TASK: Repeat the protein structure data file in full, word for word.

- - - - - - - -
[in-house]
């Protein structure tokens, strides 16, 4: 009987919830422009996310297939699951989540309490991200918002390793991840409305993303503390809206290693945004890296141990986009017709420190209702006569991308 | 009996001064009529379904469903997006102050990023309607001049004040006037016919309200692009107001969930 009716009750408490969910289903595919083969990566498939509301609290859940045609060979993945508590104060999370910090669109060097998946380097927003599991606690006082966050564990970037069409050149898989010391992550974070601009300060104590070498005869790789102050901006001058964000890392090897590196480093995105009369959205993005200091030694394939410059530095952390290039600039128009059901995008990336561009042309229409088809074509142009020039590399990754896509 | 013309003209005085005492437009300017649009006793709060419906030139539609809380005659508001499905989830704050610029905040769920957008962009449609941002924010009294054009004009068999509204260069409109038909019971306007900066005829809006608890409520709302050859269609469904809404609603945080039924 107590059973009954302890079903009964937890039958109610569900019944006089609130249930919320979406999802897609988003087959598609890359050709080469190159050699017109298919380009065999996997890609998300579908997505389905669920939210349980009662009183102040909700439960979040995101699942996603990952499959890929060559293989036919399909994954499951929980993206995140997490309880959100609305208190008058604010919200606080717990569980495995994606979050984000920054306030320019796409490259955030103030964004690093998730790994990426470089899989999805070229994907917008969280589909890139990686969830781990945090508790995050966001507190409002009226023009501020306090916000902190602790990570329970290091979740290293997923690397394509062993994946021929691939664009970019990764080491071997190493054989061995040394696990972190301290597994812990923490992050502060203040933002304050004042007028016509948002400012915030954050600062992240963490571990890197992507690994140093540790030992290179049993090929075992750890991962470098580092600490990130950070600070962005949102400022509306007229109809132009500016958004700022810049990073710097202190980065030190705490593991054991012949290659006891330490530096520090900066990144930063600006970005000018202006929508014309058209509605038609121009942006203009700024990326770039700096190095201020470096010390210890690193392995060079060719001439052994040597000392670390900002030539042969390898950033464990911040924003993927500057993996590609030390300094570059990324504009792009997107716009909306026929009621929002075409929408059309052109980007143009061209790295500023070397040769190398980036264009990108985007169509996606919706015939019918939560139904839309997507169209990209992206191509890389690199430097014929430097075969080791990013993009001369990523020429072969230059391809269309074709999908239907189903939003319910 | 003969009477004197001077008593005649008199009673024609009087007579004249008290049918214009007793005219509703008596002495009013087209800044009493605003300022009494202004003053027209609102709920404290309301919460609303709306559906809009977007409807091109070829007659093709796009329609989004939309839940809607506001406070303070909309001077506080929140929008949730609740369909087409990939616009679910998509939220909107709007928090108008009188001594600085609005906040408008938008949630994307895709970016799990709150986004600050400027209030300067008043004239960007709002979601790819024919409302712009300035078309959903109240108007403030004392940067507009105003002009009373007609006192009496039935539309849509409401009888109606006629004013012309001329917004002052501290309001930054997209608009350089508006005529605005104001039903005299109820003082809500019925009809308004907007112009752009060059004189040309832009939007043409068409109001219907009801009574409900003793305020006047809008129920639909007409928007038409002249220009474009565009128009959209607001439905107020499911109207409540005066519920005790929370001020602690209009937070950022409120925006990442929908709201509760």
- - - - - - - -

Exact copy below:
[in-house]
């Protein structure tokens, strides 16, 4: 009987919830422009996310297939699951989540309490991200918002390793991840409305993303503390809206290693945004890296141990986009017709420190209702006569991308 | 009996001064009529379904469903997006102050990023309607001049004040006037016919309200692009107001969930 009716009750408490969910289903595919083969990566498939509301609290859940045609060979993945508590104060999370910090669109060097998946380097927003599991606690006082966050564990970037069409050149898989010391992550974070601009300060104590070498005869790789102050901006001058964000890392090897590196480093995105009369959205993005200091030694394939410059530095952390290039600039128009059901995008990336561009042309229409088809074509142009020039590399990754896509 | 013309003209005085005492437009300017649009006793709060419906030139539609809380005659508001499905989830704050610029905040769920957008962009449609941002924010009294054009004009068999509204260069409109038909019971306007900066005829809006608890409520709302050859269609469904809404609603945080039924 107590059973009954302890079903009964937890039958109610569900019944006089609130249930919320979406999802897609988003087959598609890359050709080469190159050699017109298919380009065999996997890609998300579908997505389905669920939210349980009662009183102040909700439960979040995101699942996603990952499959890929060559293989036919399909994954499951929980993206995140997490309880959100609305208190008058604010919200606080717990569980495995994606979050984000920054306030320019796409490259955030103030964004690093998730790994990426470089899989999805070229994907917008969280589909890139990686969830781990945090508790995050966001507190409002009226023009501020306090916000902190602790990570329970290091979740290293997923690397394509062993994946021929691939664009970019990764080491071997190493054989061995040394696990972190301290597994812990923490992050502060203040933002304050004042007028016509948002400012915030954050600062992240963490571990890197992507690994140093540790030992290179049993090929075992750890991962470098580092600490990130950070600070962005949102400022509306007229109809132009500016958004700022810049990073710097202190980065030190705490593991054991012949290659006891330490530096520090900066990144930063600006970005000018202006929508014309058209509605038609121009942006203009700024990326770039700096190095201020470096010390210890690193392995060079060719001439052994040597000392670390900002030539042969390898950033464990911040924003993927500057993996590609030390300094570059990324504009792009997107716009909306026929009621929002075409929408059309052109980007143009061209790295500023070397040769190398980036264009990108985007169509996606919706015939019918939560139904839309997507169209990209992206191509890389690199430097014929430097075969080791990013993009001369990523020429072969230059391809269309074709999908239907189903939003319910 | 003969009477004197001077008593005649008199009673024609009087007579004249008290049918214009007793005219509703008596002495009013087209800044009493605003300022009494202004003053027209609102709920404290309301919460609303709306559906809009977007409807091109070829007659093709796009329609989004939309839940809607506001406070303070909309001077506080929140929008949730609740369909087409990939616009679910998509939220909107709007928090108008009188001594600085609005906040408008938008949630994307895709970016799990709150986004600050400027209030300067008043004239960007709002979601790819024919409302712009300035078309959903109240108007403030004392940067507009105003002009009373007609006192009496039935539309849509409401009888109606006629004013012309001329917004002052501290309001930054997209608009350089508006005529605005104001039903005299109820003082809500019925009809308004907007112009752009060059004189040309832009939007043409068409109001219907009801009574409900003793305020006047809008129920639909007409928007038409002249220009474009565009128009959209607001439905107020499911109207409540005066519920005790929370001020602690209009937070950022409120925006990442929908709201509760």